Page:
He pitched for several organizations, and in 1995, he was called up by the Texas Rangers and had a few solid seasons as a left-hand reliever.

He made it to the post-season with the 1996 Rangers, who lost three straight to the Yankees. The following year, Texas slumped, and Vosberg heard rumors he might be traded to a contender.

When the July 31st trading deadline came and went, he was a little disappointed. “You don’t know if you’re ever going to get the chance again,” he said.

About two weeks later, while in Boston, he went to lunch and when he returned to his hotel room his phone message light was blinking.

“There was a message to call the Rangers’ GM. He told me I had been traded to the Marlins (in a waiver wire deal), and I needed to catch a flight to Houston. I was excited because Florida had a chance to win the wild card. I flew to Houston, and got into the game in the fifth inning. The team was getting beat real bad, and I got dressed quickly. I ended up coming into the game. I was introduced to the players while we were playing. It was a great group of guys, they had great chemistry.”

After defeating the Giants and the Braves, Vosberg found himself in his third World Series. He didn’t want to make a big deal out of it, but a reporter found out about his other championship adventures and wrote a story about it.

1997: Ed Vosberg with the Florida Marlins. (Photo via Getty Images)

Vosberg and his wife are friendly with Rob Dibble, former closer with Cincinnati and later a broadcaster with ESPN. Vosberg’s wife told Dibble about the triple World Series appearances, and on an ESPN radio show Dibble asked one of his co-anchors if he knew who had pitched in the Little League, NCAA and Major League championships.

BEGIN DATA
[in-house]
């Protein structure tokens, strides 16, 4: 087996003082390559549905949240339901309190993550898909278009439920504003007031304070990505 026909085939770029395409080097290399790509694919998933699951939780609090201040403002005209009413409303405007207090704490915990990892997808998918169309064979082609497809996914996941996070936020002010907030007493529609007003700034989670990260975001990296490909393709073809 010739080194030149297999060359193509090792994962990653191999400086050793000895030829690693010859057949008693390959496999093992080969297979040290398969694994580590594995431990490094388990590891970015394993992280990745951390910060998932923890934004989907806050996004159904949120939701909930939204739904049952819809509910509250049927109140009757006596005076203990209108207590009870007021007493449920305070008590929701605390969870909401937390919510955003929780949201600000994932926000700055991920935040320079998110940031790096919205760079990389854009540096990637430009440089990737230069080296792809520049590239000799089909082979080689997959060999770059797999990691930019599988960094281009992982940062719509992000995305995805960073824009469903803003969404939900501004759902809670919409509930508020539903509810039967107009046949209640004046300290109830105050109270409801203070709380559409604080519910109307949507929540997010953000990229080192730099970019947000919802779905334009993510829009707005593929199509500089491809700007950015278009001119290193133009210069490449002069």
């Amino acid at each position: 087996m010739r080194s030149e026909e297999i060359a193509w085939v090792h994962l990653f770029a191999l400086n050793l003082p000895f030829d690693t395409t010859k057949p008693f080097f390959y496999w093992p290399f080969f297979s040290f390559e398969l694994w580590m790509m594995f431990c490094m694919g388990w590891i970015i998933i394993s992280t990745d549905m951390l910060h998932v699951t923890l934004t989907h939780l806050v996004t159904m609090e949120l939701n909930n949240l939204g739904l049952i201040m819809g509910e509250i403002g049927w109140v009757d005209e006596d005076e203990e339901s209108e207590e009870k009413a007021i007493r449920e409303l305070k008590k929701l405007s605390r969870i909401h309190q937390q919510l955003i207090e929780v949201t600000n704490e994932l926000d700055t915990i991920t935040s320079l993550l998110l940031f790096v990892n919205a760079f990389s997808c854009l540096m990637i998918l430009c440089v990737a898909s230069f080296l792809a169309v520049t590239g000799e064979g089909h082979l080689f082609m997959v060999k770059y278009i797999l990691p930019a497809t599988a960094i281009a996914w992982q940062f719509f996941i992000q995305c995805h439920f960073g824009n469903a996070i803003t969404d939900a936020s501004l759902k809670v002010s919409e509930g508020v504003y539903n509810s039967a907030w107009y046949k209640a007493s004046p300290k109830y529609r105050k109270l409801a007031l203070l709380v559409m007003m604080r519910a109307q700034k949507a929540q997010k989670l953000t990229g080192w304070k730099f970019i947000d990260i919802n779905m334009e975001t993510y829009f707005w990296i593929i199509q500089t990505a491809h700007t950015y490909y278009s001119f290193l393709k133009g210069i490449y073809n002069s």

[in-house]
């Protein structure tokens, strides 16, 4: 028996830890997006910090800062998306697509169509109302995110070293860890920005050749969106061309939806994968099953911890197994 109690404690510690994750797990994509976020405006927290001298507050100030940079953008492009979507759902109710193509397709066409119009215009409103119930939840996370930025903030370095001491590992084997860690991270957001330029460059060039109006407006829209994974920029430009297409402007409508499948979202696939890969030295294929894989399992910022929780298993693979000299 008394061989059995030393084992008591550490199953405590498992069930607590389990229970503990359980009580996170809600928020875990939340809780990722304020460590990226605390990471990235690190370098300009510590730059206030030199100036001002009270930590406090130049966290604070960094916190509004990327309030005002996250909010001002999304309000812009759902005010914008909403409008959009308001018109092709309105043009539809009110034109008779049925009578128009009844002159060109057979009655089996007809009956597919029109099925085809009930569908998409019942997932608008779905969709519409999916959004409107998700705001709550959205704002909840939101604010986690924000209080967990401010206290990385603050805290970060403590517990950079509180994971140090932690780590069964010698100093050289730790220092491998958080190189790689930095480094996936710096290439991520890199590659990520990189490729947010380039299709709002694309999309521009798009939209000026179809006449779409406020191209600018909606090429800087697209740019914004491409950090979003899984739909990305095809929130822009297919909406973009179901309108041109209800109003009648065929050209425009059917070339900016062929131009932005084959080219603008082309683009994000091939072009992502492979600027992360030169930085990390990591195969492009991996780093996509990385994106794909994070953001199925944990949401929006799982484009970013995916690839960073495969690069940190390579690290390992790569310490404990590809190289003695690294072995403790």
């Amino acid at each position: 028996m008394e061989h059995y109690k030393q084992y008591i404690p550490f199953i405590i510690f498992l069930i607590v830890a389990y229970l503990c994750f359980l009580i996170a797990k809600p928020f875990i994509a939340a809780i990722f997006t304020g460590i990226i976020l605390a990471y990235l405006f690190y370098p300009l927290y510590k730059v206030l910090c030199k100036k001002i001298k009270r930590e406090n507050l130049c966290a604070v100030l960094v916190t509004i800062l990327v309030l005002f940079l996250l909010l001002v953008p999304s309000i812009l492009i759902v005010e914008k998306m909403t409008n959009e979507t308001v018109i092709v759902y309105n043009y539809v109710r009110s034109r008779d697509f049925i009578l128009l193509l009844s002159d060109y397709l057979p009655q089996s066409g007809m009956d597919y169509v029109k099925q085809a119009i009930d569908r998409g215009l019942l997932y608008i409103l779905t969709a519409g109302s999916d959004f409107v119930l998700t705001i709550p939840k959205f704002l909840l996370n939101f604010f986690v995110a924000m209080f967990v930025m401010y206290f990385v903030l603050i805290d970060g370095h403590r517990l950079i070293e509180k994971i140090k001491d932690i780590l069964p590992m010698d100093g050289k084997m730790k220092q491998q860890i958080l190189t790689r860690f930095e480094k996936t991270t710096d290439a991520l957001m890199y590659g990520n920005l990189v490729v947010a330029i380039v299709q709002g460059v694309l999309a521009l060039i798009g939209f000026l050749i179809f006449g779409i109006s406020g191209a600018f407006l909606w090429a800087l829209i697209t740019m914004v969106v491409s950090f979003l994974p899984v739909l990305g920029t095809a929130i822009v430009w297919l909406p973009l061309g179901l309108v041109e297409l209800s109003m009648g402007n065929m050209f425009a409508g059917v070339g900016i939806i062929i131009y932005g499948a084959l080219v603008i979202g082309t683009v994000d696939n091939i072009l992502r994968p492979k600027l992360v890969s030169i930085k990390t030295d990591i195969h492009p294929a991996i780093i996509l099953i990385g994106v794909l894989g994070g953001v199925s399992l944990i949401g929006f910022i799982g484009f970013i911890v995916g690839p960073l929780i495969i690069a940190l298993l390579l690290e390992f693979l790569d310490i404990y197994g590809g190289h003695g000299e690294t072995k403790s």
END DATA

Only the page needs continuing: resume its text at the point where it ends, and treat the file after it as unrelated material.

“He didn’t know, and Rob was all proud that he stumped his buddy,” says Vosberg.

But there was another part of the question to come.

After pitching for the Phillies in 2000 and 2001, Vosberg signed with the Montreal Expos. He was a victim of roster space, and the team sent him to its AAA affiliate in Ottawa. Instead, he chose to sign with the Mexico City Reds.

“It was closer to my home, and I’d be able to visit my family during the season,” he says. “I figured if I got a chance to start in Mexico and pitched well, I still might get a chance to get back to the major leagues. I’d done the minors for a long time and I didn’t want to go to Ottawa.”

The Mexican League allows its teams to carry four “foreign” players, so Vosberg joined Felix Jose, Roberto Kelly and Ben Rivera. Vosberg speaks enough Spanish “to get by,” and stayed in a hotel at the Mexico City airport.

The Reds were one of the better teams in the league (Vosberg says the league is comparable to an American AA league), and advanced through two rounds to play for the title.

He won game six in relief, and was supposed to start game seven, but Manager Bernie Tatis thought he might be more useful in the bullpen. The Reds used three starting pitchers in the game, which Vosberg ended up winning.

Vosberg received a trophy for his Little League appearance and has three rings from the various World Series, and also has rings from AA and AAA championships. He says he hasn’t worn a handful of rings at once – and today his knuckles are larger, so he probably couldn’t get some of the rings on his fingers – but he still takes pride in being the answer to one of baseball’s trickiest trivia questions.

Jon Caroulis has been writing about baseball for more than 20 years. Many of his articles have been about "unusual" events or players. He is a graduate of Temple University.